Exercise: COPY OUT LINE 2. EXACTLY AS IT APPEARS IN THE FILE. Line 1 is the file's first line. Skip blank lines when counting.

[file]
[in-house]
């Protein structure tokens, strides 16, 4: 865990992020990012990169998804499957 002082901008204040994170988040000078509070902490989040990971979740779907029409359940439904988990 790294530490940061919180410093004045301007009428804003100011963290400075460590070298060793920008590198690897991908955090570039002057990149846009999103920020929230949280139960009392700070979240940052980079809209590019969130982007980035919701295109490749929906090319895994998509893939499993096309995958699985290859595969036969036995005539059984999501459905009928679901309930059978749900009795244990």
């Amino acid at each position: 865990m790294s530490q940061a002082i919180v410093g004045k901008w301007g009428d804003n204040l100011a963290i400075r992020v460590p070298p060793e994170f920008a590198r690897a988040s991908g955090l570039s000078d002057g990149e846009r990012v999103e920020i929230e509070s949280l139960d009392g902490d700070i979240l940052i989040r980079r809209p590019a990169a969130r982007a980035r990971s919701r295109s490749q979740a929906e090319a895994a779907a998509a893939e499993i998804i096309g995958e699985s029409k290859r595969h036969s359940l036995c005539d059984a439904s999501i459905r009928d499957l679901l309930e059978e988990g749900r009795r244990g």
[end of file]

């Protein structure tokens, strides 16, 4: 865990992020990012990169998804499957 002082901008204040994170988040000078509070902490989040990971979740779907029409359940439904988990 790294530490940061919180410093004045301007009428804003100011963290400075460590070298060793920008590198690897991908955090570039002057990149846009999103920020929230949280139960009392700070979240940052980079809209590019969130982007980035919701295109490749929906090319895994998509893939499993096309995958699985290859595969036969036995005539059984999501459905009928679901309930059978749900009795244990």